Derbyshire Police and Crime Commissioner Hardyal Dhindsa says that Derbyshire Police has been "a little over-zealous" in its interpretation of the coronavirus guidance for police forces.
Jessica Allen from Ashby, and her friend Eliza Moore were stopped by police as they drove into the entrance of Foremark Reservoir in Derbyshire on Wednesday, January 6. They were told the reservoir was not local to them, and the drinks they had bought were not allowed, as picnics are not allowed under lockdown rules.
They were fined £200.
At the time, the police force said in a statement,
"The current guidance states that while you are able to exercise you should do so locally – defined as being within your village, town or city area.
"We, of course, understand that there may be valid reasons for travelling outside of these areas for exercise, however, driving to a location – where exercise could easily have been taken closer to a person’s home – is clearly not in the spirit of the national effort to reduce our travel, reduce the possible spread of the disease and reduce the number of deaths.
"Each officer will use their professional judgement on a case-by-case basis, however, people should expect to be challenged and understand the clear reasons why they may be asked about their movements given the critical situation the NHS currently finds itself in."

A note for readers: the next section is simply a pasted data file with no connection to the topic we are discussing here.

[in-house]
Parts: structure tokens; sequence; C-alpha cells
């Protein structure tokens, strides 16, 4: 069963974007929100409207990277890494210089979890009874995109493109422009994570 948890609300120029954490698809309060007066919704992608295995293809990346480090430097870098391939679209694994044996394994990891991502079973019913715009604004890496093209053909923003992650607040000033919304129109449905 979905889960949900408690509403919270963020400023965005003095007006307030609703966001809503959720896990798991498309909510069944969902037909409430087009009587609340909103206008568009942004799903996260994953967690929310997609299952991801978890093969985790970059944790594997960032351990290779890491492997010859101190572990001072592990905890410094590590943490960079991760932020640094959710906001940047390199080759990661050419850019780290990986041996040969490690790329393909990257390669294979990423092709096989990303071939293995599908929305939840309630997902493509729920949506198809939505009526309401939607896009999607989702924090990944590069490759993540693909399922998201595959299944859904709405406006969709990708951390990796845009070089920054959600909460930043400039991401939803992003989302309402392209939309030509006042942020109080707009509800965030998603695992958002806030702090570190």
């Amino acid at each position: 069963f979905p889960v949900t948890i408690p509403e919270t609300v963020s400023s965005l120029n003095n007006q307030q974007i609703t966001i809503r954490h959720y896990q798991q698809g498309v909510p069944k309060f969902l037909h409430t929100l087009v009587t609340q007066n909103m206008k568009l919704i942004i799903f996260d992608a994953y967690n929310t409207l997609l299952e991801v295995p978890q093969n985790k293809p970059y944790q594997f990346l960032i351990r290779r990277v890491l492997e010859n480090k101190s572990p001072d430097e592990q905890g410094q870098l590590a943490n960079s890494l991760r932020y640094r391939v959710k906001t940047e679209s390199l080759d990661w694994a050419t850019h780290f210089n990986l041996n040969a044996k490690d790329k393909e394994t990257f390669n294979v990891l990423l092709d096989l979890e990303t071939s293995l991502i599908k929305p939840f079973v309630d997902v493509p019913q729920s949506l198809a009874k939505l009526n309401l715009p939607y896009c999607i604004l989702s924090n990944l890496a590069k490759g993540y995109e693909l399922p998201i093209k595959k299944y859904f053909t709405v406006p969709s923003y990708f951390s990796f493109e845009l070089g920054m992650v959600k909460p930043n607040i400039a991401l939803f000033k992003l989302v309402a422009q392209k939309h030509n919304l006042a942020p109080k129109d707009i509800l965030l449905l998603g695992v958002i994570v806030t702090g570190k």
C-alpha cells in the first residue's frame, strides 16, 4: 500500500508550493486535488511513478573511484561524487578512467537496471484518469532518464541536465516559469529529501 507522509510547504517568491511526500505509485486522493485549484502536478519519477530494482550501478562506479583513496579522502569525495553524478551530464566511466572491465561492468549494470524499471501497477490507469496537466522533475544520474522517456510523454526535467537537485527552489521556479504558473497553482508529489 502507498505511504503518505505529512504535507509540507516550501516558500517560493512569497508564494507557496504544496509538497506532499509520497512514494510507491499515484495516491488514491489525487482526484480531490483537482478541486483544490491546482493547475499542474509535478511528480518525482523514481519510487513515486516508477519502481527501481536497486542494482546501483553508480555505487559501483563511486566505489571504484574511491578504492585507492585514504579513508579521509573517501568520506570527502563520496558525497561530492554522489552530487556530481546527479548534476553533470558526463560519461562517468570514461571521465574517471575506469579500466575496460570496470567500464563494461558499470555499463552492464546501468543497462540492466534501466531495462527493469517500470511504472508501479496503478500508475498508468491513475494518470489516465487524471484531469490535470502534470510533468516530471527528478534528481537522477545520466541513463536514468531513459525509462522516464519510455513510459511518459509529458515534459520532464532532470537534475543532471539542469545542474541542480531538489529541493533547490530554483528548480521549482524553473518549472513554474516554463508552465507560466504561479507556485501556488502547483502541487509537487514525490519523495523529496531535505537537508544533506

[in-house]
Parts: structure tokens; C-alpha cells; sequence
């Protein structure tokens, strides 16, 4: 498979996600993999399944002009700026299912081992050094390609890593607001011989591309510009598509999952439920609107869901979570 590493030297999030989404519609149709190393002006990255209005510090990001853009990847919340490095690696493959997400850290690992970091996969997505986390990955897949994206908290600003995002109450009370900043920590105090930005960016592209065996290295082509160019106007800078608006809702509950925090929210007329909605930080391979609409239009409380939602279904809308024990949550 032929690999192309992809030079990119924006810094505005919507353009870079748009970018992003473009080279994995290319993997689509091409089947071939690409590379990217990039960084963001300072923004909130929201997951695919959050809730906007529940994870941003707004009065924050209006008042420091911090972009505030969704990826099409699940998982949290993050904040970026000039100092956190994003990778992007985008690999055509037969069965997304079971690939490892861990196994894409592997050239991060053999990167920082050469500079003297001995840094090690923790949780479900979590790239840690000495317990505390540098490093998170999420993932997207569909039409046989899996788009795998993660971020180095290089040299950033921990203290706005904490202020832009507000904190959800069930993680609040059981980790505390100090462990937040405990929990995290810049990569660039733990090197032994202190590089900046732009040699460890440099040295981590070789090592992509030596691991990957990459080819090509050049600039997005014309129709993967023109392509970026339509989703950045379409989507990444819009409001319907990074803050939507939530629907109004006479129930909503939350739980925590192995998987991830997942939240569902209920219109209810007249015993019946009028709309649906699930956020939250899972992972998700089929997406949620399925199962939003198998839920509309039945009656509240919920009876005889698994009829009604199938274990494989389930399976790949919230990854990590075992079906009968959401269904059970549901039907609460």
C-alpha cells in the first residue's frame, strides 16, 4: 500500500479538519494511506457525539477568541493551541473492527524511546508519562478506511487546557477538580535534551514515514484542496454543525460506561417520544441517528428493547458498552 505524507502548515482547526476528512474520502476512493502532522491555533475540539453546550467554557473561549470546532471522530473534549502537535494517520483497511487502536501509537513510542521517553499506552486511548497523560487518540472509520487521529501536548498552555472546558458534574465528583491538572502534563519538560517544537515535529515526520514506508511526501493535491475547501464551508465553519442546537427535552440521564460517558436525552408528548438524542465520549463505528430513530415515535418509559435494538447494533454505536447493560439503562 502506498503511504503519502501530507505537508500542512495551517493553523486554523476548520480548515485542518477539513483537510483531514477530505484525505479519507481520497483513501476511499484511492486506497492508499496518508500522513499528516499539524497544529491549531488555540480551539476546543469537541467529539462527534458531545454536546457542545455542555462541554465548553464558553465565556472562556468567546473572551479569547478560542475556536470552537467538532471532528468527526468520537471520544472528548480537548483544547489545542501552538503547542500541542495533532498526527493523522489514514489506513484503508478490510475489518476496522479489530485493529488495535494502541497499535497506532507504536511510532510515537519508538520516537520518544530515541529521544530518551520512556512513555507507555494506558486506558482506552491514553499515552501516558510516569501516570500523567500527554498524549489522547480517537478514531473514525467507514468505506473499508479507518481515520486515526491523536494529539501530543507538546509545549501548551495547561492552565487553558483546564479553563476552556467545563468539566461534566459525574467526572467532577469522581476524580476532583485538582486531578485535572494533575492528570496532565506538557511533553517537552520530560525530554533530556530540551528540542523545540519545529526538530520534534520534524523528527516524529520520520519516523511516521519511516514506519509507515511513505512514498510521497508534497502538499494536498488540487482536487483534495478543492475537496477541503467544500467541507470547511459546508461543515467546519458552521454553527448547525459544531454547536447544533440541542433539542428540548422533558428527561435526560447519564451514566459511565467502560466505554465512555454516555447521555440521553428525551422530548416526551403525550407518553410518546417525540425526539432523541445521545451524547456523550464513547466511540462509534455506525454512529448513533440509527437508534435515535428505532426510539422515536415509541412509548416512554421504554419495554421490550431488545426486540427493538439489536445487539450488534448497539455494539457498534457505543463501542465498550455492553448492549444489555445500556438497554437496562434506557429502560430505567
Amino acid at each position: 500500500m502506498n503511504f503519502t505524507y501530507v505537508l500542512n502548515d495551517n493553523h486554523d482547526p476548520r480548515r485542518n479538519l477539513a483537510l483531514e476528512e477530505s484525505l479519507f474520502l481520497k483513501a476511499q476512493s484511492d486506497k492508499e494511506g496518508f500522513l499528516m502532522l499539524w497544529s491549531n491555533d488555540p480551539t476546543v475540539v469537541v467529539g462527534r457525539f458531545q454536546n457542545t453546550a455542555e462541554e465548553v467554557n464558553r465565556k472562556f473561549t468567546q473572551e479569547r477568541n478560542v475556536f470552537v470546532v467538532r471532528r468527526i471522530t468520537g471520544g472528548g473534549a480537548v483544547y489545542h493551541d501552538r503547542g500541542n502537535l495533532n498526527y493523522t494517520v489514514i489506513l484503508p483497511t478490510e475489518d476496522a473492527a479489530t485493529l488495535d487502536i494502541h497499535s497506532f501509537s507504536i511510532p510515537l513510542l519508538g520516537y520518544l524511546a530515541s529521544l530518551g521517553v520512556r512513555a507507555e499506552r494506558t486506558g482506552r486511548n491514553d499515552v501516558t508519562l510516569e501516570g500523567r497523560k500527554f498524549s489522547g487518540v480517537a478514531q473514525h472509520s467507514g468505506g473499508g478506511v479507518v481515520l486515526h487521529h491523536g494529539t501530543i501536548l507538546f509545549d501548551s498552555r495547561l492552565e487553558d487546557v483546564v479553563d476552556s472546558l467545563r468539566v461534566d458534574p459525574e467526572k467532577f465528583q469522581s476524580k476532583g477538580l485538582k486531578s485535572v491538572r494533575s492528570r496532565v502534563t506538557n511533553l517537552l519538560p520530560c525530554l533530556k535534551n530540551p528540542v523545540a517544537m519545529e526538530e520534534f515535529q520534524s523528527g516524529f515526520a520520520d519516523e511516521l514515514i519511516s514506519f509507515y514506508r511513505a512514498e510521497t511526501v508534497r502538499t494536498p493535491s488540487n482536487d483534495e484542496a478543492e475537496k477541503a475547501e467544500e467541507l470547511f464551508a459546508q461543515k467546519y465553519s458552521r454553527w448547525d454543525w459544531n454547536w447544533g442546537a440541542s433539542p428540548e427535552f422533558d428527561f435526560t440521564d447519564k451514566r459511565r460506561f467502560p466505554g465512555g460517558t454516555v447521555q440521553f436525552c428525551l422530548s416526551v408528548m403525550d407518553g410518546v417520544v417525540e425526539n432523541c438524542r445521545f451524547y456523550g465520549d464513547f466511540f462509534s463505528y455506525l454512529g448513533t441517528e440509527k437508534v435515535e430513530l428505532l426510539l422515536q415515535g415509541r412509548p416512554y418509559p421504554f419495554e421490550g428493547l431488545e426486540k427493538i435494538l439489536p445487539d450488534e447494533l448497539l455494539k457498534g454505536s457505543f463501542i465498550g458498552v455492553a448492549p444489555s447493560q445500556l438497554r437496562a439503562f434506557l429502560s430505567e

Mr Dhindsa said: "While the police can enforce the regulations, guidance is just that which can make this a very challenging and complex situation to the police."
The Crime Commissioner acknowledged that this is an" operational issue", and says he has spoken to the Chief Constable who said that an urgent review is underway to establish the circumstances in which Fixed Penalty Notices were issued.
Derbyshire Police have since said they've received further guidance on travel and exercise from the National Police Chiefs' Council.
They will now be following the below guidance and all fines issued so far will be reviewed, and people concerned will be contacted.
“UK Government guidance strongly requests that people do not leave their local area. However, the Covid Regulations which officers enforce and which enables them to issue FPNs for breaches, do not restrict the distance travelled for exercise.
“Police officers will be inquisitive about why people are out of their homes and will explain the regulations and encourage people to comply.
Where people are breaching the regulations and are away from home without a reasonable excuse, they may be issued with a FPN. In situations where people are breaching the guidance not to travel out their local area but are not breaching regulations, officers will encourage people to follow the guidance.
“We all have a responsibility to follow both the regulations and the guidance in place to protect the NHS and save lives. As throughout the pandemic, we’ll engage proportionately, fairly, and using the well-established 4Es approach. We are confident that the majority of people will act responsibly, respecting the rules and guidance, and playing their part to keep communities safe. Those who do not follow the regulations in place to limit the spread of the virus should expect to receive a fixed penalty notice.”
In March, at the start of the first lockdown, Derbyshire Police created quite a stir when they used a drone to point out the number of people still driving to the Peak District - despite government guidance to stay at home.